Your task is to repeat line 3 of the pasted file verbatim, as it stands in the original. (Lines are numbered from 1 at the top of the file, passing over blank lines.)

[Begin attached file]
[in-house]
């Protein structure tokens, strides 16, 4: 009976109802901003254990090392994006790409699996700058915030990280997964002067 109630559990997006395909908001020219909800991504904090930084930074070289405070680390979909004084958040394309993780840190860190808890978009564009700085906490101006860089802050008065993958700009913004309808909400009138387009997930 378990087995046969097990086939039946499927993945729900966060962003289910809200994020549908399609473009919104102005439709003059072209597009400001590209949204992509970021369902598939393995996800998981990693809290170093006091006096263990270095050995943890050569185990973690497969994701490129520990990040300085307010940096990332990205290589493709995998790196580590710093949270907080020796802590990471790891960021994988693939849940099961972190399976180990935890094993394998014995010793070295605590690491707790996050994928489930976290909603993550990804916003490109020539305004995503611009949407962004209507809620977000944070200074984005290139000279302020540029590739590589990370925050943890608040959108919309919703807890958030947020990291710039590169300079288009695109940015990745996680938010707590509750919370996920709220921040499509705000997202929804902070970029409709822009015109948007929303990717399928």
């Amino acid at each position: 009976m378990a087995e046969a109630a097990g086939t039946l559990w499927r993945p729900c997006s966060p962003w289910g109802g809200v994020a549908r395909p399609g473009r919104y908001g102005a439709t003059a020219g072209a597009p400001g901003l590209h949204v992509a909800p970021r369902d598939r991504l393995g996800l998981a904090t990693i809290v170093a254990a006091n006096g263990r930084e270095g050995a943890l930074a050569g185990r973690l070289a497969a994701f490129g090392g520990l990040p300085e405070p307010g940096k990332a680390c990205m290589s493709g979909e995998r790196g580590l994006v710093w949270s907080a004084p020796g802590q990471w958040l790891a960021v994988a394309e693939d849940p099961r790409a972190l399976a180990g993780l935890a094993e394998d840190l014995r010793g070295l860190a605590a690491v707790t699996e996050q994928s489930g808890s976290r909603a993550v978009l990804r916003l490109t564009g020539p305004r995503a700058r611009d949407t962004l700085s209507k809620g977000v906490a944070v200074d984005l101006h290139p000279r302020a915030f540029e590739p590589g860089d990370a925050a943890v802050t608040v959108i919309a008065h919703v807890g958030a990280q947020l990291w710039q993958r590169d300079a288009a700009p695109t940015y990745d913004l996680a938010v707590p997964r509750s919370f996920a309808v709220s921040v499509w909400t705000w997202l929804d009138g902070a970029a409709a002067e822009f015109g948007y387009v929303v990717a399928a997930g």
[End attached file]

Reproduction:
């Amino acid at each position: 009976m378990a087995e046969a109630a097990g086939t039946l559990w499927r993945p729900c997006s966060p962003w289910g109802g809200v994020a549908r395909p399609g473009r919104y908001g102005a439709t003059a020219g072209a597009p400001g901003l590209h949204v992509a909800p970021r369902d598939r991504l393995g996800l998981a904090t990693i809290v170093a254990a006091n006096g263990r930084e270095g050995a943890l930074a050569g185990r973690l070289a497969a994701f490129g090392g520990l990040p300085e405070p307010g940096k990332a680390c990205m290589s493709g979909e995998r790196g580590l994006v710093w949270s907080a004084p020796g802590q990471w958040l790891a960021v994988a394309e693939d849940p099961r790409a972190l399976a180990g993780l935890a094993e394998d840190l014995r010793g070295l860190a605590a690491v707790t699996e996050q994928s489930g808890s976290r909603a993550v978009l990804r916003l490109t564009g020539p305004r995503a700058r611009d949407t962004l700085s209507k809620g977000v906490a944070v200074d984005l101006h290139p000279r302020a915030f540029e590739p590589g860089d990370a925050a943890v802050t608040v959108i919309a008065h919703v807890g958030a990280q947020l990291w710039q993958r590169d300079a288009a700009p695109t940015y990745d913004l996680a938010v707590p997964r509750s919370f996920a309808v709220s921040v499509w909400t705000w997202l929804d009138g902070a970029a409709a002067e822009f015109g948007y387009v929303v990717a399928a997930g």